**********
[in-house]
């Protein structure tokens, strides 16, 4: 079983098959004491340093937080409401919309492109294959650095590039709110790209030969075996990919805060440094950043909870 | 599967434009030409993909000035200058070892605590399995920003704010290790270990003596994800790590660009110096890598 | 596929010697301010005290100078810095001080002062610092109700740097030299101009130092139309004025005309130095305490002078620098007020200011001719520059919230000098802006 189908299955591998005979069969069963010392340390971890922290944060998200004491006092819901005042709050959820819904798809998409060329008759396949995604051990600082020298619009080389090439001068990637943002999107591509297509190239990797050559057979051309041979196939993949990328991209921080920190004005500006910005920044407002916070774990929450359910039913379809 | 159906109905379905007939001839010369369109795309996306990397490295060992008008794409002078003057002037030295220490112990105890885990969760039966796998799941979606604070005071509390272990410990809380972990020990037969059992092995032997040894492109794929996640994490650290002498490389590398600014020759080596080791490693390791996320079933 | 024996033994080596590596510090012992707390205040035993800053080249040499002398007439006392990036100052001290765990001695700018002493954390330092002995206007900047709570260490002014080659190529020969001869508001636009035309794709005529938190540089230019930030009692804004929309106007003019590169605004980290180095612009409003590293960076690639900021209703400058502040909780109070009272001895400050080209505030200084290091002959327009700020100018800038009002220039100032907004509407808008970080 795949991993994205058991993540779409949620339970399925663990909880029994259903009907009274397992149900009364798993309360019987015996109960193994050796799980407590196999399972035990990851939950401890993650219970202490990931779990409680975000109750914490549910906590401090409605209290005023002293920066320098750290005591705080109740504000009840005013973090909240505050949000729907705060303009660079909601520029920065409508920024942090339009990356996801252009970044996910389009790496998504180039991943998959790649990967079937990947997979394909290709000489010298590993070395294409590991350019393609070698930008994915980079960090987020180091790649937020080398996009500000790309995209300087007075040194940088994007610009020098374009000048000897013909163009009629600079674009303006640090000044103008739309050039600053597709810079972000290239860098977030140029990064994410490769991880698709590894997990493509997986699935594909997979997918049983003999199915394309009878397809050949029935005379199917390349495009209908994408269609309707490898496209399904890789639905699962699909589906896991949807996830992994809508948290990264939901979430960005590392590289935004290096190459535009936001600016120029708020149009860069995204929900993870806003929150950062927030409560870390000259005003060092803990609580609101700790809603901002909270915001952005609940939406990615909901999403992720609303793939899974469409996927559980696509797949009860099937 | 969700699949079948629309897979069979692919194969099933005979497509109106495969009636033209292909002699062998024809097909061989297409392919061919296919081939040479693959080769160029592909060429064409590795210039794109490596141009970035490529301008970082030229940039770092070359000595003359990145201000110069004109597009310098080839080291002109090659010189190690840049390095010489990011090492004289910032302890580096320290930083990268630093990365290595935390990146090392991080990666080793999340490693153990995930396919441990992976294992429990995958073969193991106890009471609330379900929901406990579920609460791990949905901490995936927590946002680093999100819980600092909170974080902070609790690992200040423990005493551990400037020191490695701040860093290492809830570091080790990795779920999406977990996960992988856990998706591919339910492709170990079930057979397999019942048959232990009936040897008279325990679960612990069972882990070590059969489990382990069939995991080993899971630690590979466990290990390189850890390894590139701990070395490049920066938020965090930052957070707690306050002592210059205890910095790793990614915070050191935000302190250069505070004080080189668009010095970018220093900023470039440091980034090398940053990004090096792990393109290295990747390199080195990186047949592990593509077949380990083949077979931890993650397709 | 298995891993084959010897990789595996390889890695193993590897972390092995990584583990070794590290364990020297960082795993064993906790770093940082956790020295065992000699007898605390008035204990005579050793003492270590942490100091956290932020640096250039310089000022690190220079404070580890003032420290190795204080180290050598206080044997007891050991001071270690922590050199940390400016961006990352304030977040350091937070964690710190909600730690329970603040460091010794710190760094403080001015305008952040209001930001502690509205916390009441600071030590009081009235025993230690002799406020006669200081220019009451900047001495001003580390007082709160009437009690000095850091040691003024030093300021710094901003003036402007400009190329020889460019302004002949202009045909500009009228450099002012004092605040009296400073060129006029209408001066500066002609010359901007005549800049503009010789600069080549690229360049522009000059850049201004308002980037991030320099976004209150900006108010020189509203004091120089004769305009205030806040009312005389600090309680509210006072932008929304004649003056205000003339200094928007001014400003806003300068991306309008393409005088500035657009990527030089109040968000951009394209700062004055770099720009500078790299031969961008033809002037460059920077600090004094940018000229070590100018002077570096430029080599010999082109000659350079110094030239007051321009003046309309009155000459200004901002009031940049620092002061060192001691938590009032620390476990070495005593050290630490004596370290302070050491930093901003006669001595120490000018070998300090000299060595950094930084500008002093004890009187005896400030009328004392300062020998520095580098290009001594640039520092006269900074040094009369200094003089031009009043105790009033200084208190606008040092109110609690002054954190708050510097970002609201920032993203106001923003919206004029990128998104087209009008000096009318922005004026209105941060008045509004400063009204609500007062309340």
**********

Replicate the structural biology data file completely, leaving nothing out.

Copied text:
[in-house]
């Protein structure tokens, strides 16, 4: 079983098959004491340093937080409401919309492109294959650095590039709110790209030969075996990919805060440094950043909870 | 599967434009030409993909000035200058070892605590399995920003704010290790270990003596994800790590660009110096890598 | 596929010697301010005290100078810095001080002062610092109700740097030299101009130092139309004025005309130095305490002078620098007020200011001719520059919230000098802006 189908299955591998005979069969069963010392340390971890922290944060998200004491006092819901005042709050959820819904798809998409060329008759396949995604051990600082020298619009080389090439001068990637943002999107591509297509190239990797050559057979051309041979196939993949990328991209921080920190004005500006910005920044407002916070774990929450359910039913379809 | 159906109905379905007939001839010369369109795309996306990397490295060992008008794409002078003057002037030295220490112990105890885990969760039966796998799941979606604070005071509390272990410990809380972990020990037969059992092995032997040894492109794929996640994490650290002498490389590398600014020759080596080791490693390791996320079933 | 024996033994080596590596510090012992707390205040035993800053080249040499002398007439006392990036100052001290765990001695700018002493954390330092002995206007900047709570260490002014080659190529020969001869508001636009035309794709005529938190540089230019930030009692804004929309106007003019590169605004980290180095612009409003590293960076690639900021209703400058502040909780109070009272001895400050080209505030200084290091002959327009700020100018800038009002220039100032907004509407808008970080 795949991993994205058991993540779409949620339970399925663990909880029994259903009907009274397992149900009364798993309360019987015996109960193994050796799980407590196999399972035990990851939950401890993650219970202490990931779990409680975000109750914490549910906590401090409605209290005023002293920066320098750290005591705080109740504000009840005013973090909240505050949000729907705060303009660079909601520029920065409508920024942090339009990356996801252009970044996910389009790496998504180039991943998959790649990967079937990947997979394909290709000489010298590993070395294409590991350019393609070698930008994915980079960090987020180091790649937020080398996009500000790309995209300087007075040194940088994007610009020098374009000048000897013909163009009629600079674009303006640090000044103008739309050039600053597709810079972000290239860098977030140029990064994410490769991880698709590894997990493509997986699935594909997979997918049983003999199915394309009878397809050949029935005379199917390349495009209908994408269609309707490898496209399904890789639905699962699909589906896991949807996830992994809508948290990264939901979430960005590392590289935004290096190459535009936001600016120029708020149009860069995204929900993870806003929150950062927030409560870390000259005003060092803990609580609101700790809603901002909270915001952005609940939406990615909901999403992720609303793939899974469409996927559980696509797949009860099937 | 969700699949079948629309897979069979692919194969099933005979497509109106495969009636033209292909002699062998024809097909061989297409392919061919296919081939040479693959080769160029592909060429064409590795210039794109490596141009970035490529301008970082030229940039770092070359000595003359990145201000110069004109597009310098080839080291002109090659010189190690840049390095010489990011090492004289910032302890580096320290930083990268630093990365290595935390990146090392991080990666080793999340490693153990995930396919441990992976294992429990995958073969193991106890009471609330379900929901406990579920609460791990949905901490995936927590946002680093999100819980600092909170974080902070609790690992200040423990005493551990400037020191490695701040860093290492809830570091080790990795779920999406977990996960992988856990998706591919339910492709170990079930057979397999019942048959232990009936040897008279325990679960612990069972882990070590059969489990382990069939995991080993899971630690590979466990290990390189850890390894590139701990070395490049920066938020965090930052957070707690306050002592210059205890910095790793990614915070050191935000302190250069505070004080080189668009010095970018220093900023470039440091980034090398940053990004090096792990393109290295990747390199080195990186047949592990593509077949380990083949077979931890993650397709 | 298995891993084959010897990789595996390889890695193993590897972390092995990584583990070794590290364990020297960082795993064993906790770093940082956790020295065992000699007898605390008035204990005579050793003492270590942490100091956290932020640096250039310089000022690190220079404070580890003032420290190795204080180290050598206080044997007891050991001071270690922590050199940390400016961006990352304030977040350091937070964690710190909600730690329970603040460091010794710190760094403080001015305008952040209001930001502690509205916390009441600071030590009081009235025993230690002799406020006669200081220019009451900047001495001003580390007082709160009437009690000095850091040691003024030093300021710094901003003036402007400009190329020889460019302004002949202009045909500009009228450099002012004092605040009296400073060129006029209408001066500066002609010359901007005549800049503009010789600069080549690229360049522009000059850049201004308002980037991030320099976004209150900006108010020189509203004091120089004769305009205030806040009312005389600090309680509210006072932008929304004649003056205000003339200094928007001014400003806003300068991306309008393409005088500035657009990527030089109040968000951009394209700062004055770099720009500078790299031969961008033809002037460059920077600090004094940018000229070590100018002077570096430029080599010999082109000659350079110094030239007051321009003046309309009155000459200004901002009031940049620092002061060192001691938590009032620390476990070495005593050290630490004596370290302070050491930093901003006669001595120490000018070998300090000299060595950094930084500008002093004890009187005896400030009328004392300062020998520095580098290009001594640039520092006269900074040094009369200094003089031009009043105790009033200084208190606008040092109110609690002054954190708050510097970002609201920032993203106001923003919206004029990128998104087209009008000096009318922005004026209105941060008045509004400063009204609500007062309340």